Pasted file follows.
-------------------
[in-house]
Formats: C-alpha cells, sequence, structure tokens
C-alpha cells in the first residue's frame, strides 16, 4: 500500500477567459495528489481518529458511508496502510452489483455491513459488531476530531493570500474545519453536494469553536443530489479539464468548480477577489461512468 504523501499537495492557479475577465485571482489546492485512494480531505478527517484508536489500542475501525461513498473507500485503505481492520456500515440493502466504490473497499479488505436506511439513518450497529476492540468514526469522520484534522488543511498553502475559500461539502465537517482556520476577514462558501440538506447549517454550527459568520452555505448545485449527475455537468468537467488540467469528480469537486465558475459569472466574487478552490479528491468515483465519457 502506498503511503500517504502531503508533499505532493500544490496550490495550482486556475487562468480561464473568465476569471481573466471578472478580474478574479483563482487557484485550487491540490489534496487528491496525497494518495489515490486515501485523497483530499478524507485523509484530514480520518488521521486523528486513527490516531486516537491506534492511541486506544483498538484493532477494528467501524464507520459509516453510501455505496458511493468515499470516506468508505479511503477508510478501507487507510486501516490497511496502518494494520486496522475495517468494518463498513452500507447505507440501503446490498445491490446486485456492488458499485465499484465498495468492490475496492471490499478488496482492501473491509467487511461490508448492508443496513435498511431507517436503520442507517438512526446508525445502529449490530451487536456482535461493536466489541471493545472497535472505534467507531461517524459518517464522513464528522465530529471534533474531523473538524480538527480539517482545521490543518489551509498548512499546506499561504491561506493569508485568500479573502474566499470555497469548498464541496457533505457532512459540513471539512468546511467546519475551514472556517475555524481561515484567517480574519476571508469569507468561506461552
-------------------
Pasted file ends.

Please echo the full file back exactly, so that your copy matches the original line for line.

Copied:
[in-house]
Formats: C-alpha cells, sequence, structure tokens
C-alpha cells in the first residue's frame, strides 16, 4: 500500500477567459495528489481518529458511508496502510452489483455491513459488531476530531493570500474545519453536494469553536443530489479539464468548480477577489461512468 504523501499537495492557479475577465485571482489546492485512494480531505478527517484508536489500542475501525461513498473507500485503505481492520456500515440493502466504490473497499479488505436506511439513518450497529476492540468514526469522520484534522488543511498553502475559500461539502465537517482556520476577514462558501440538506447549517454550527459568520452555505448545485449527475455537468468537467488540467469528480469537486465558475459569472466574487478552490479528491468515483465519457 502506498503511503500517504502531503508533499505532493500544490496550490495550482486556475487562468480561464473568465476569471481573466471578472478580474478574479483563482487557484485550487491540490489534496487528491496525497494518495489515490486515501485523497483530499478524507485523509484530514480520518488521521486523528486513527490516531486516537491506534492511541486506544483498538484493532477494528467501524464507520459509516453510501455505496458511493468515499470516506468508505479511503477508510478501507487507510486501516490497511496502518494494520486496522475495517468494518463498513452500507447505507440501503446490498445491490446486485456492488458499485465499484465498495468492490475496492471490499478488496482492501473491509467487511461490508448492508443496513435498511431507517436503520442507517438512526446508525445502529449490530451487536456482535461493536466489541471493545472497535472505534467507531461517524459518517464522513464528522465530529471534533474531523473538524480538527480539517482545521490543518489551509498548512499546506499561504491561506493569508485568500479573502474566499470555497469548498464541496457533505457532512459540513471539512468546511467546519475551514472556517475555524481561515484567517480574519476571508469569507468561506461552